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Feeling disappointment is a normal part of life.
Children, parents and carers, grandparents - we all feel let down or disappointed sometimes.
But in the midst of a pandemic, disappointment is a lot more prevalent in our children’s lives than usual.
Family trips are being postponed, birthdays or other celebrations are being disrupted and relatives are being missed.
As adults this can be hard enough to handle, so how do we help the youngest members of our families work through disappointments in a constructive way?
University of Queensland Occupational Therapy Lecturer Dr Cathy McBryde says in this current world of more frequent disappointments and changes to plans, a good strategy to help your children stay emotionally strong is your time and attention.
“There is a lot of disappointment around at the moment and that can be so tricky, but one of the key things that can help your children build good self-regulation and the ability to manage their emotions is a loving, safe and secure environment,” she says.
“So, putting away your phone and your work and really quarantining that time to have one-on-one interactions that are led by your child and what they like to do, can help them to learn to take risks, get reassurance and build their confidence.”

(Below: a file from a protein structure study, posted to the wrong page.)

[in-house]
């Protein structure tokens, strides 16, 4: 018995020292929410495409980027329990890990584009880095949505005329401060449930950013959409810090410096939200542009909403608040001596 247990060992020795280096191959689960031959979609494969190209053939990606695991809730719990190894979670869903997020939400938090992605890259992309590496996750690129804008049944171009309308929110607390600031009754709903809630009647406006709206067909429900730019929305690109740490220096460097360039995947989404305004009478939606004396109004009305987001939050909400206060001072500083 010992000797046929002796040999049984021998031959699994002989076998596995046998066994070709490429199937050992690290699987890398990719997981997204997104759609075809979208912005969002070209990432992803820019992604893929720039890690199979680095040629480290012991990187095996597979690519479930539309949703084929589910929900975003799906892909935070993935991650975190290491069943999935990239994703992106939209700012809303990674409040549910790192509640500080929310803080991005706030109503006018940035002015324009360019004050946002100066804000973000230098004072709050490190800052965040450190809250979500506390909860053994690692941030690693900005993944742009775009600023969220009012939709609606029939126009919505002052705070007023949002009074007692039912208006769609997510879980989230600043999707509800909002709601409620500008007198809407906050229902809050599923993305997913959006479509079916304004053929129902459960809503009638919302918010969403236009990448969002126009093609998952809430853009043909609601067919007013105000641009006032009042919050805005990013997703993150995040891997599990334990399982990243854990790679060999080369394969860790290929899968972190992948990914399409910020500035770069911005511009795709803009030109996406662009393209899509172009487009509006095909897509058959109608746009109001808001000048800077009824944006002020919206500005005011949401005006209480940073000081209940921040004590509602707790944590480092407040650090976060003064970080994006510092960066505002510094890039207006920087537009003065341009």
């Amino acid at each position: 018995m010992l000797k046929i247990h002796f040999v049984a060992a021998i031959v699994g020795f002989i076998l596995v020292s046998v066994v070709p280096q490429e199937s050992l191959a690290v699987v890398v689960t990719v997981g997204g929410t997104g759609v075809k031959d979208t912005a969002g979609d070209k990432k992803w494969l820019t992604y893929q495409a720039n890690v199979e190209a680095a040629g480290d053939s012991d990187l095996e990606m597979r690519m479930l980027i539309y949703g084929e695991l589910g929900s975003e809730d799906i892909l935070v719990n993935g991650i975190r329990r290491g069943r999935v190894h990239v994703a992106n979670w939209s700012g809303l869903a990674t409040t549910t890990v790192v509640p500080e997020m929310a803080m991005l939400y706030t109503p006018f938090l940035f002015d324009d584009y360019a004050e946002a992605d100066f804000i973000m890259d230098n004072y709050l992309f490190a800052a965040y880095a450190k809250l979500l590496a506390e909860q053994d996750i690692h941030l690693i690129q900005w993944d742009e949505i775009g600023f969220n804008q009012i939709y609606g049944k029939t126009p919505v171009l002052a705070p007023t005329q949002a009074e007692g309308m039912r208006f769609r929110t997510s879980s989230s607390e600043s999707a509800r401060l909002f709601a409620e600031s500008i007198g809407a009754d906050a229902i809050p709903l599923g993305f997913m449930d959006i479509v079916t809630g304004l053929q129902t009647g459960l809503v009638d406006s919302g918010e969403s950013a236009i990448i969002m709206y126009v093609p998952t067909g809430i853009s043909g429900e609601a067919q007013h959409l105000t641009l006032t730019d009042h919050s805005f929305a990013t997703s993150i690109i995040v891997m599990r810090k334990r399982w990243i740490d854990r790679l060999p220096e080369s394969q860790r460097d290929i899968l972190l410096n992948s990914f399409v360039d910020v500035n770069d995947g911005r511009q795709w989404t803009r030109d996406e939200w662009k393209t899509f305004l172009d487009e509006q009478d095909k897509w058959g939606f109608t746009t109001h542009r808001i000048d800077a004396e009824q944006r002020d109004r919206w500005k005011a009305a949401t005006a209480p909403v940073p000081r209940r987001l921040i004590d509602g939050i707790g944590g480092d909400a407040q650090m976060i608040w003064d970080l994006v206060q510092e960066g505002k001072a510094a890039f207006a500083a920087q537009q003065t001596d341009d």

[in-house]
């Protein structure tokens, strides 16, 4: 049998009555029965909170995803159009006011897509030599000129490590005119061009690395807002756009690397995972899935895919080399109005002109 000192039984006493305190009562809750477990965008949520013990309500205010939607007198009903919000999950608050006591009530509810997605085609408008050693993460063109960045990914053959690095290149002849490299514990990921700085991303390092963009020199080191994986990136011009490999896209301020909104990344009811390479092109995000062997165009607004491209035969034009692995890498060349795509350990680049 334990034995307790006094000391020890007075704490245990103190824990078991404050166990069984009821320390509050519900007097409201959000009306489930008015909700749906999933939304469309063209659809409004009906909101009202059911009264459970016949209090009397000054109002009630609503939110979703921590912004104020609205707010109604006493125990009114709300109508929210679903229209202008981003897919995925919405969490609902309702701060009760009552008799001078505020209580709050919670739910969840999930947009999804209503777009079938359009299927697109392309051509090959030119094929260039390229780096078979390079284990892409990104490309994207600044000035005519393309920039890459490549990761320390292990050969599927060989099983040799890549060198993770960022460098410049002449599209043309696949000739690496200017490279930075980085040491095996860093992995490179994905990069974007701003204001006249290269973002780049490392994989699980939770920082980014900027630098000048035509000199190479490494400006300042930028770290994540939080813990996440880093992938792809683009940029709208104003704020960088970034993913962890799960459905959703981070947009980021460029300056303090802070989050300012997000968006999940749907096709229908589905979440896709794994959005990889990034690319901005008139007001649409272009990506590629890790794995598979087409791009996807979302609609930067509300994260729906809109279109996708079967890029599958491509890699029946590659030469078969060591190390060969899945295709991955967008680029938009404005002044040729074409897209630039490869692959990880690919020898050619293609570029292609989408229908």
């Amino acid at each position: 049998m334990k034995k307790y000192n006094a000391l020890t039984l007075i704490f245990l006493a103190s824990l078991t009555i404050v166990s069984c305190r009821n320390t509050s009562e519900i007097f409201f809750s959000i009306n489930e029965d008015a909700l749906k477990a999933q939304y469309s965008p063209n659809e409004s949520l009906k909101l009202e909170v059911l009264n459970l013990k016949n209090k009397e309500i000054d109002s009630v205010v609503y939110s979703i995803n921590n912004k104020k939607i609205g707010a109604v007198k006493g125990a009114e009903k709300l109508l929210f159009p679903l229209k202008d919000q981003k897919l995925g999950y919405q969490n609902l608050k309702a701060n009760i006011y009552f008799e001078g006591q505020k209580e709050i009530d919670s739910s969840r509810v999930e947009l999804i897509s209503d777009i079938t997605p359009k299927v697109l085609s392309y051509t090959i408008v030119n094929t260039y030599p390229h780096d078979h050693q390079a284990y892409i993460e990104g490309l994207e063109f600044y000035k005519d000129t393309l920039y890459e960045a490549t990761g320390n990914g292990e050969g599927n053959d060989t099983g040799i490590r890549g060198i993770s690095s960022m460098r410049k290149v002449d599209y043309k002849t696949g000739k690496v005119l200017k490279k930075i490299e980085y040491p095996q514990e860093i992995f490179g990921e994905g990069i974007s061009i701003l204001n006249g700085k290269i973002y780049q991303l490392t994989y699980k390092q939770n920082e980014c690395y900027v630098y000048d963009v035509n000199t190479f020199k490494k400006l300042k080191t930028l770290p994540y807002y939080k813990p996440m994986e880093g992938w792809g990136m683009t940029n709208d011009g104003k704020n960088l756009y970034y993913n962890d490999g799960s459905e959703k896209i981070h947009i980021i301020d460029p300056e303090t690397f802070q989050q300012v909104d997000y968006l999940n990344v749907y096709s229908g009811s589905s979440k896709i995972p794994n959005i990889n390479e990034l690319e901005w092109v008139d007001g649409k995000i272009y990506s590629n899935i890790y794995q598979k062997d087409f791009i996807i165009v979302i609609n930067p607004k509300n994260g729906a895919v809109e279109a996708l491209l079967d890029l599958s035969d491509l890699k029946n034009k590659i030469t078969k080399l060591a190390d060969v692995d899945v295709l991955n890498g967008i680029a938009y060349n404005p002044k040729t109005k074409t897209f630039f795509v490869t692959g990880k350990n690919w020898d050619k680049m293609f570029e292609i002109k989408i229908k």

Learning to name emotions and forewarning
Raising Children Network Director Derek McCormack says we can’t, nor should we remove disappointment or adversity from our children’s lives, but there are things we can do to help them deal with disappointments and build their resilience, especially during a pandemic.
“One thing we can do is to help our children develop problem solving skills around disappointment,” he says.
“This can start by helping your child recognise and give names to those emotions they might feel, like disappointment, or sadness.”
Communication and forewarning are also important to help your children understand that plans might change.
Setting a child’s expectations early so they know what to expect, can go a long way to helping them manage their emotions and bounce back when something they have been looking forward to has to be changed, postponed or cancelled.
Some concrete examples might include letting your child know that a potential lockdown is looming and it could interfere with an upcoming birthday party or another event.
Or if you suspect an interstate visit with Grandma and Grandpa will need to be postponed, forewarning your children can help them process and prepare for a change of plans.
“Talking about potential problems, or changes to plans gives parents the opportunity to give names to feelings like disappointment or sadness and this kind of conversation can be a really good insurance policy for what we call emotional regulation,” Mr McCormack says.
“Your child then learns that ‘I’m able to talk about my feelings as they occur,’ and also ‘I have names for them,’ so when you’re looking ahead at possible changes to plans then you can be somewhat prepared.”
Helping your child build resilience
So how do you help your children build their own resilience to potential disappointments when you as the parent are also feeling let down by sudden changes to your plans?